Of course, I recognize the need to expose myself to bacteria so that I can build up a tolerance, which happens all the time (unless you truly live in a bubble), but that doesn’t mean I have to leave myself completely vulnerable. Your mission, should you choose to accept it, is to come face to face with one of your quirks and celebrate it.  We are who we are, warts and all. Happy cleansing.

Namaste.

– Your Charmed Yogi

(Photo: Yelltale Blog)

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Go ‘coco’nuts, wash your face in oil

I had the pleasure of writing a guest blog post recently on My Crazy Healthy Life blog about my love of coconut oil, particularly as part of my skincare regimen. So, I thought I’d share it here.

I read an article several months ago touting the health benefits of coconut oil, that got me curious about its relatively new found popularity.  While coconut oil does have the highest saturated fats of all oils, it’s not an engineered fat.  In fact, according to the Journal of Nutritional Biochemistry, “Nearly 50 percent of the fat in coconut oil is of a type rarely found in nature called lauric acid, a “miracle” compound because of its unique health promoting properties. Your body converts lauric acid into monolaurin, which has anti-viral, anti-bacterial and anti-protozoa properties.”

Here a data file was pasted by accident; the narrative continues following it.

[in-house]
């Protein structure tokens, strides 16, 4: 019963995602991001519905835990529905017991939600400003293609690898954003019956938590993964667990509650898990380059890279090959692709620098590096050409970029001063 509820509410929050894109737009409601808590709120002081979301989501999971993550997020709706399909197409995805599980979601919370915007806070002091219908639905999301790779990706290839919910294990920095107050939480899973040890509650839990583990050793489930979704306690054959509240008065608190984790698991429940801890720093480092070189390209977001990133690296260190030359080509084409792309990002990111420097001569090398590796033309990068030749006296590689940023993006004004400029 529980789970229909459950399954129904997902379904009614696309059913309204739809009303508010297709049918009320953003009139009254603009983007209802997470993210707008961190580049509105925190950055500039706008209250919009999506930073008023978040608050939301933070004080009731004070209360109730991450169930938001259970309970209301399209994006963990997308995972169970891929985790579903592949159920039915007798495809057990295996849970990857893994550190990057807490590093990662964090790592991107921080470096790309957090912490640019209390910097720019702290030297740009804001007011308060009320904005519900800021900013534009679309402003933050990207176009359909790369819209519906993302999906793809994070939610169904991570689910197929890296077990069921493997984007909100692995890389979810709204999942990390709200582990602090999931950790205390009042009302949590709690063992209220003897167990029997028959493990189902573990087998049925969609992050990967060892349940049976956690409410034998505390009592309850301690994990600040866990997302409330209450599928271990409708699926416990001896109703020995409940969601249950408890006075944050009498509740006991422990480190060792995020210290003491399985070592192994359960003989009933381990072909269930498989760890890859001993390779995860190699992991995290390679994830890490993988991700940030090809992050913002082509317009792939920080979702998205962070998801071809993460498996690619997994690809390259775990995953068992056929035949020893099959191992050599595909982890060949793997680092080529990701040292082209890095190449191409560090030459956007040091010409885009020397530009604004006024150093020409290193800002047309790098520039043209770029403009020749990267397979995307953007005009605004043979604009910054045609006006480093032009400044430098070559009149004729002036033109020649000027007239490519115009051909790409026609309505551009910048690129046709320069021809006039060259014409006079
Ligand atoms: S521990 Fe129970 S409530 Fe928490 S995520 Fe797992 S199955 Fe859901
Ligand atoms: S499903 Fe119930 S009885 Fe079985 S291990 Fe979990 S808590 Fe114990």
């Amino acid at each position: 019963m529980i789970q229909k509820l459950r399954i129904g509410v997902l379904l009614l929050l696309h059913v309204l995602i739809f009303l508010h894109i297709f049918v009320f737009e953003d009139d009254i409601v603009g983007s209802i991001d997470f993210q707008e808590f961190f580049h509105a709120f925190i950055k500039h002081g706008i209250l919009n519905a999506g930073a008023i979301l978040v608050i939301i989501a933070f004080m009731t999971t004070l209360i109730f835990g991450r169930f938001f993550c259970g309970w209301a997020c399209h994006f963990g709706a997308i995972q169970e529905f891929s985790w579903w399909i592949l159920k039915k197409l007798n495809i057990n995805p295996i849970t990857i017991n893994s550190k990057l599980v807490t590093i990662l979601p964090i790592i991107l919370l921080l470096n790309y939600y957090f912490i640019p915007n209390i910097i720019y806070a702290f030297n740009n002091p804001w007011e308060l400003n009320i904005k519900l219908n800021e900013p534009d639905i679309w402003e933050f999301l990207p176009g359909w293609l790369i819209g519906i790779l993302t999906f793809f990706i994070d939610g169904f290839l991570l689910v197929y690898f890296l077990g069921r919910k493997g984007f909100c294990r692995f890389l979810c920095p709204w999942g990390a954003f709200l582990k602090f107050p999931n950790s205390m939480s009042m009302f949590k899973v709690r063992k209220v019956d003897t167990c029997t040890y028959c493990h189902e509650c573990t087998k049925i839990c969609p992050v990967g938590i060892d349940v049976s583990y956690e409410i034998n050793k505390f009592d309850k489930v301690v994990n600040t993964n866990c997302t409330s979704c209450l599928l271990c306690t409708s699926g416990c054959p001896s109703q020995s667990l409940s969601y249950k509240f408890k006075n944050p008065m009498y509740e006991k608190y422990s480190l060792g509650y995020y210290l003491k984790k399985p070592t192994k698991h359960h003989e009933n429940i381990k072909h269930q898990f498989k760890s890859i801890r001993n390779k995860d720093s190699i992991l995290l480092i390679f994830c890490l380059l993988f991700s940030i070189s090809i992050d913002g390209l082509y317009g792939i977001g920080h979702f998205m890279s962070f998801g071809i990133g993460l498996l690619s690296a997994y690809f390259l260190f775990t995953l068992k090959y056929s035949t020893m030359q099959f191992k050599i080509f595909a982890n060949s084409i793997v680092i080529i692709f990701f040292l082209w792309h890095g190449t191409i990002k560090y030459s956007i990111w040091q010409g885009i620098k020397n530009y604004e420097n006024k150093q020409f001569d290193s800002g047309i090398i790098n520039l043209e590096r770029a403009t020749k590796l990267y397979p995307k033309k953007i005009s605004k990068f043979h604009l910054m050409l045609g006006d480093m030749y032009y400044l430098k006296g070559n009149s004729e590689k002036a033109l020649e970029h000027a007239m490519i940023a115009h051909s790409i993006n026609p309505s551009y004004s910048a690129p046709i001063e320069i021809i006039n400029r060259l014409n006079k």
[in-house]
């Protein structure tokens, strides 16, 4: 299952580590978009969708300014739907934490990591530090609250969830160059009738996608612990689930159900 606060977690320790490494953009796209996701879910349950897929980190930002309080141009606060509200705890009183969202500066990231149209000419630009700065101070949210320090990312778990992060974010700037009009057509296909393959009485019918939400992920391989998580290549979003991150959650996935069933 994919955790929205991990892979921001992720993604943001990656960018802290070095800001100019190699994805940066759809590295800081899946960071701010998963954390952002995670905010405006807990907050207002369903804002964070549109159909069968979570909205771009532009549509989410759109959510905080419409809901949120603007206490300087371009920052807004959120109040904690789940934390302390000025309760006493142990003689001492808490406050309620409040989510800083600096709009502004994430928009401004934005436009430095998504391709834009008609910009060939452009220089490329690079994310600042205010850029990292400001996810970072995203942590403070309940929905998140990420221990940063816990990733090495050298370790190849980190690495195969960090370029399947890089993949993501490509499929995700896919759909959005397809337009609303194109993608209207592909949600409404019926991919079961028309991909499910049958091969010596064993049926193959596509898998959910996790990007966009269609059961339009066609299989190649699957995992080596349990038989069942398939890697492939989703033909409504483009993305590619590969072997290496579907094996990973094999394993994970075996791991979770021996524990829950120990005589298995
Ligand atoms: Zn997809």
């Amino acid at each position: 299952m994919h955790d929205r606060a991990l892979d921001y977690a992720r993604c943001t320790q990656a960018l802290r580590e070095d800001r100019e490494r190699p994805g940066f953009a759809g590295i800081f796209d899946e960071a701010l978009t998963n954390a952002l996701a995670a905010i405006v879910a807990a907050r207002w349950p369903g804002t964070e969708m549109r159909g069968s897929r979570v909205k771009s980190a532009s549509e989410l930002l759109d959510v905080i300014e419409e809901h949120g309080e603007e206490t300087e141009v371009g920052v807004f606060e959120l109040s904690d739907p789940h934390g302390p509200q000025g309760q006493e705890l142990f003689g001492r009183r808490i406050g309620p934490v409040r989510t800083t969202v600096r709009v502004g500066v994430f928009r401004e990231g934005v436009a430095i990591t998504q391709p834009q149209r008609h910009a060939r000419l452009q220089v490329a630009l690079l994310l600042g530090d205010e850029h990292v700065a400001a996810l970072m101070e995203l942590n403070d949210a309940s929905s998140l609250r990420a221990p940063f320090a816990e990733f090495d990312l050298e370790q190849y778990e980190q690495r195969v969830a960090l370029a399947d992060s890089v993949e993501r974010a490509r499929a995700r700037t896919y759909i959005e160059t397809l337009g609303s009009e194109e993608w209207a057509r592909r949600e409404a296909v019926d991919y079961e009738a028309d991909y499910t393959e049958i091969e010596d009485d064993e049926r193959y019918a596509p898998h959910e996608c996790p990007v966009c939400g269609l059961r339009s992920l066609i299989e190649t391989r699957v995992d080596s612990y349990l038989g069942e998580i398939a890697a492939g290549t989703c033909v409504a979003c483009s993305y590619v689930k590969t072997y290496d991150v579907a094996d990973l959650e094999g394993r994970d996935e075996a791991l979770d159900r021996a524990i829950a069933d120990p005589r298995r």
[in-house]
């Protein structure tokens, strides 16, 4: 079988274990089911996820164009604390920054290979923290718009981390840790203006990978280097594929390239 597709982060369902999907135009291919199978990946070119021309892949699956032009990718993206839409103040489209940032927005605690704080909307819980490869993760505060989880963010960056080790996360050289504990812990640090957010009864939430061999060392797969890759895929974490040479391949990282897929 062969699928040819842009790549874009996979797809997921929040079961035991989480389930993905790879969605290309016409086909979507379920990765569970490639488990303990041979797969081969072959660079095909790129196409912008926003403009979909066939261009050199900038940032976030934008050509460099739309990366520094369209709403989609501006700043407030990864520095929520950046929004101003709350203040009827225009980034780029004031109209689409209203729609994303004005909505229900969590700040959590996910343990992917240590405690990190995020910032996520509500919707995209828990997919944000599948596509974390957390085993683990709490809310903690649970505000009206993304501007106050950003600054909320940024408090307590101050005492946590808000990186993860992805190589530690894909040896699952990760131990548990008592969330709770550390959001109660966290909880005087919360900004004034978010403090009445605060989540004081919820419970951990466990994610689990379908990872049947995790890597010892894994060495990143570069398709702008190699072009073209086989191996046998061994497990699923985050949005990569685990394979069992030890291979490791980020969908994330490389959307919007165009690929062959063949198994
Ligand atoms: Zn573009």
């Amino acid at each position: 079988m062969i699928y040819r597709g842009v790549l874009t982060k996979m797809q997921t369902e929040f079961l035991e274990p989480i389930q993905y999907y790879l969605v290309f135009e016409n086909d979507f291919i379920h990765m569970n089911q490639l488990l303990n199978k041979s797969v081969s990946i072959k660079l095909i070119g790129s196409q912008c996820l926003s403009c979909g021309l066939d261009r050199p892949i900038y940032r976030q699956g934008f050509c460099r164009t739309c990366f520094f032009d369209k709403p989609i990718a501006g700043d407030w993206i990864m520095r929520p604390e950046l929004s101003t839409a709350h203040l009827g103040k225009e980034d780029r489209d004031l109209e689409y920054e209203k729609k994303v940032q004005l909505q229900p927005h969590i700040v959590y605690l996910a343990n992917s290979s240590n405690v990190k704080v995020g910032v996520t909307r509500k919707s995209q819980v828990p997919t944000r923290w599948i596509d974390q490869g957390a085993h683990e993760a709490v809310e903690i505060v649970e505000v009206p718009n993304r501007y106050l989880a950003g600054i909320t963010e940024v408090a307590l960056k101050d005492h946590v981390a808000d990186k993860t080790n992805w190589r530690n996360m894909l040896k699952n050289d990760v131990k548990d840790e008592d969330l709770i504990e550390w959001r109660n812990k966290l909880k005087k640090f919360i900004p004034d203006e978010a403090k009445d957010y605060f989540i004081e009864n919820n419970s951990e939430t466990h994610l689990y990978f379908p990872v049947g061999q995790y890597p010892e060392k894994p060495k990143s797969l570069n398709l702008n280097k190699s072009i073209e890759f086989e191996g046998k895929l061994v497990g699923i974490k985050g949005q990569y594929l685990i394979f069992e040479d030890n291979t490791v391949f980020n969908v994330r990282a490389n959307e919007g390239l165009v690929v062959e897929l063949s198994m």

Intrigued by the oil’s nutrient profile, I decided to find out more, and that’s when I discovered the amazing skin benefits of coconut oil. It’s touted as being anti-bacterial, and supposedly has anti-aging properties. So I researched further, and found a blog post about using coconut oil to cut costs in a beauty regimen. So, I decided to try it for myself…and I’m glad I did.  Read the full post, “Guest post: Wash your face in coconut oil…for real.”

Namaste!

– Your Charmed Yogi

(Photo: Food for My Family Blog)

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Get your system back to neutral with Kitchari

kitchari

Chances are you over did it during the time between Thanksgiving and New Year’s Eve at which time you resolved to eat better, exercise more, get your finances in order, volunteer, and save the world.  All of which are amazing, and I wish you all the will power in the world to sustain you on your journey.  But, let’s start with something digestible (pun intended).